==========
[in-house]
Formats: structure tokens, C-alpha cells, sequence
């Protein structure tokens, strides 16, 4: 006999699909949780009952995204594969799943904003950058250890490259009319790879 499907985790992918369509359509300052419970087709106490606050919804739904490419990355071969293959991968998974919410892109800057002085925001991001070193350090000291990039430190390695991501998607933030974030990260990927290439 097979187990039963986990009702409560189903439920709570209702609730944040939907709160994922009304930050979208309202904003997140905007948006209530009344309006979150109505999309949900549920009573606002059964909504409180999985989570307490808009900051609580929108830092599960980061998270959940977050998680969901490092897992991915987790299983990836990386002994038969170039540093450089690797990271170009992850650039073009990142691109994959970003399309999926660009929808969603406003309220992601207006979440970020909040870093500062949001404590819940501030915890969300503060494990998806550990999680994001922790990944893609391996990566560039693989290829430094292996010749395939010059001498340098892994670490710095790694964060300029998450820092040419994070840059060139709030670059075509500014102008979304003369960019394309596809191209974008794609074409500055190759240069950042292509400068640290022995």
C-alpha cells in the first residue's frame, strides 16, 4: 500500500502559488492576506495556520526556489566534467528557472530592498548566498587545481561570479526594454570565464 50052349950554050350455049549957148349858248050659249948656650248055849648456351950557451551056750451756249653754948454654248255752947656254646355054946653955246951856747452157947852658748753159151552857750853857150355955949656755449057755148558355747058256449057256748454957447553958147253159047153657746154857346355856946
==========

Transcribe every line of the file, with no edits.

[in-house]
Formats: structure tokens, C-alpha cells, sequence
């Protein structure tokens, strides 16, 4: 006999699909949780009952995204594969799943904003950058250890490259009319790879 499907985790992918369509359509300052419970087709106490606050919804739904490419990355071969293959991968998974919410892109800057002085925001991001070193350090000291990039430190390695991501998607933030974030990260990927290439 097979187990039963986990009702409560189903439920709570209702609730944040939907709160994922009304930050979208309202904003997140905007948006209530009344309006979150109505999309949900549920009573606002059964909504409180999985989570307490808009900051609580929108830092599960980061998270959940977050998680969901490092897992991915987790299983990836990386002994038969170039540093450089690797990271170009992850650039073009990142691109994959970003399309999926660009929808969603406003309220992601207006979440970020909040870093500062949001404590819940501030915890969300503060494990998806550990999680994001922790990944893609391996990566560039693989290829430094292996010749395939010059001498340098892994670490710095790694964060300029998450820092040419994070840059060139709030670059075509500014102008979304003369960019394309596809191209974008794609074409500055190759240069950042292509400068640290022995």
C-alpha cells in the first residue's frame, strides 16, 4: 500500500502559488492576506495556520526556489566534467528557472530592498548566498587545481561570479526594454570565464 50052349950554050350455049549957148349858248050659249948656650248055849648456351950557451551056750451756249653754948454654248255752947656254646355054946653955246951856747452157947852658748753159151552857750853857150355955949656755449057755148558355747058256449057256748454957447553958147253159047153657746154857346355856946